The Obama campaign is struggling to regain its footing after the president's lackluster performance in last week's debate. With Mitt Romney enjoying a bounce in the polls following his big win, Team Obama is counting on Vice President Joe Biden to regain the momentum in his Thursday debate against Romney's running mate, Rep. Paul Ryan. Biden has nearly four decades of Washington experience under his belt, but he's still hunkering down in a three-day debate camp, studying Ryan's record and practicing attack lines Obama didn't use. Republican National Committee Chairman Reince Priebus is trying to lower expectations for Ryan, insisting that Biden is a formidable debater, and Ryan himself says he expects the vice president to hit him "like a cannon ball." Normally, debates between VP candidates don't amount to much in the election-year calculus, but is this showdown shaping up to be more important than those in years past?
Yes. This VP debate is critical: Vice-presidential debates usually don't matter, says Jonathan Martin at Politico. This time, though, thanks to "Obama's Denver dud," the Democrats need Biden to hit issues the president failed to raise, such as Romney's "47 percent" comment and opposition to the auto bailout. Also, because of Ryan's Medicare reform plan, this is "a rare presidential year" in which a No. 2 pick's policies are a hot issue. In the end, this could be one of the most significant veep showdowns ever.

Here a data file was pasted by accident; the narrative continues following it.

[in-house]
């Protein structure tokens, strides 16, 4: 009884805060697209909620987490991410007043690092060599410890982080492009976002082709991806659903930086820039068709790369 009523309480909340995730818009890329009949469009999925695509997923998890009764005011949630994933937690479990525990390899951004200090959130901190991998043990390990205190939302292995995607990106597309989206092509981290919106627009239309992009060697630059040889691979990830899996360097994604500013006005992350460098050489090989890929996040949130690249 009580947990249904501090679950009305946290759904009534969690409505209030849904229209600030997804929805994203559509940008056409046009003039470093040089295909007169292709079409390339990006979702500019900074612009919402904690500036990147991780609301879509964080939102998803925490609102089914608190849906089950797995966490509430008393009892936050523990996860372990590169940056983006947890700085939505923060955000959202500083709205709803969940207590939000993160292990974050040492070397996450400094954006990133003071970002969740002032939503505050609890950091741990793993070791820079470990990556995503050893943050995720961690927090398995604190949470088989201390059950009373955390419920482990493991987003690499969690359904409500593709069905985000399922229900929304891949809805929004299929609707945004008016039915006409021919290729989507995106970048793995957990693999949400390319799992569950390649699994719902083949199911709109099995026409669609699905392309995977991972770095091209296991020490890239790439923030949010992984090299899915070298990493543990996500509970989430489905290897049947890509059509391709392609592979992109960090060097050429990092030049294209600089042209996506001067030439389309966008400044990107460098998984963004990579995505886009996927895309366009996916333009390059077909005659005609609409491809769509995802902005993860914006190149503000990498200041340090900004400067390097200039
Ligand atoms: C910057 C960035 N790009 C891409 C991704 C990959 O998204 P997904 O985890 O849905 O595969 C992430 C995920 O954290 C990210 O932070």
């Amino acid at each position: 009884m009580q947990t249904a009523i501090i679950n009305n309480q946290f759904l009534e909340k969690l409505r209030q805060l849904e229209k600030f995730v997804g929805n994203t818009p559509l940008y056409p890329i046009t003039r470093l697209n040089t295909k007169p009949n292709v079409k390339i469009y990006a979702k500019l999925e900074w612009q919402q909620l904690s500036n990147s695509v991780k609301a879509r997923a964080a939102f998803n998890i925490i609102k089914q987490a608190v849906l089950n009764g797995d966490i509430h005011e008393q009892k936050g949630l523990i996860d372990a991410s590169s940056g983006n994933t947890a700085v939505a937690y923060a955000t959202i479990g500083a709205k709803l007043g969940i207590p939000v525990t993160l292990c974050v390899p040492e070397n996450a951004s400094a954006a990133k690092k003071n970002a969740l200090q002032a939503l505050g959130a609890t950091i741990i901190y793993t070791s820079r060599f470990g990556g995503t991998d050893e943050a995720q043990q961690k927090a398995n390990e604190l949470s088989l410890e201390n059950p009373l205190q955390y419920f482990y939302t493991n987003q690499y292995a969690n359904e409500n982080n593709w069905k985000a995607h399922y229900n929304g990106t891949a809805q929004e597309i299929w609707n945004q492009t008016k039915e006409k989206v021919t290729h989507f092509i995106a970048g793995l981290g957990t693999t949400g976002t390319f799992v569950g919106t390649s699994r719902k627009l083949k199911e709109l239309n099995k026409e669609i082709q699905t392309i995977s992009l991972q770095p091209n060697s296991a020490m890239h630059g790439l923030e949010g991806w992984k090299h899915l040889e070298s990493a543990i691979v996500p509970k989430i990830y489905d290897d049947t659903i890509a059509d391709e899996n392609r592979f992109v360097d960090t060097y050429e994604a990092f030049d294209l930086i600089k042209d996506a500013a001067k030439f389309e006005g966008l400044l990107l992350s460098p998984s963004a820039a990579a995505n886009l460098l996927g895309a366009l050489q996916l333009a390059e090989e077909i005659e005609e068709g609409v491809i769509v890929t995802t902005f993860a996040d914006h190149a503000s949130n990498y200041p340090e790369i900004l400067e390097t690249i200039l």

"A veep debate that could really matter"
No. It likely won't make a difference: This face-off is "unlikely to move the race an inch in any direction," Republican strategist Scott Paterno tells Politico. Face-offs between the presidential nominees' sidekicks "can be informative (2000), entertaining (1992), or painful (2008). One thing they have never been is game changing." Of course, anything could happen — after all, a catastrophically huge Biden gaffe or a Ryan implosion on Medicare might alter the race — but it would buck a 200-year trend.
"Could Biden hit Ryan too hard?"
The debate obviously matters. But how much? Time will tell: Obama's "wipeout will increase interest" in what would otherwise have been a sideshow, says Jennifer Rubin at The Washington Post. And Biden, a two-time presidential candidate himself, "should never be underestimated." Still, there is no Republican better at defending the facts and figures" than House budget guru Paul Ryan. If Ryan can ignore Biden and continue Romney's assault on Obama's record, "the GOP ticket may be able to lock in some of its new supporters."
"What the debate did"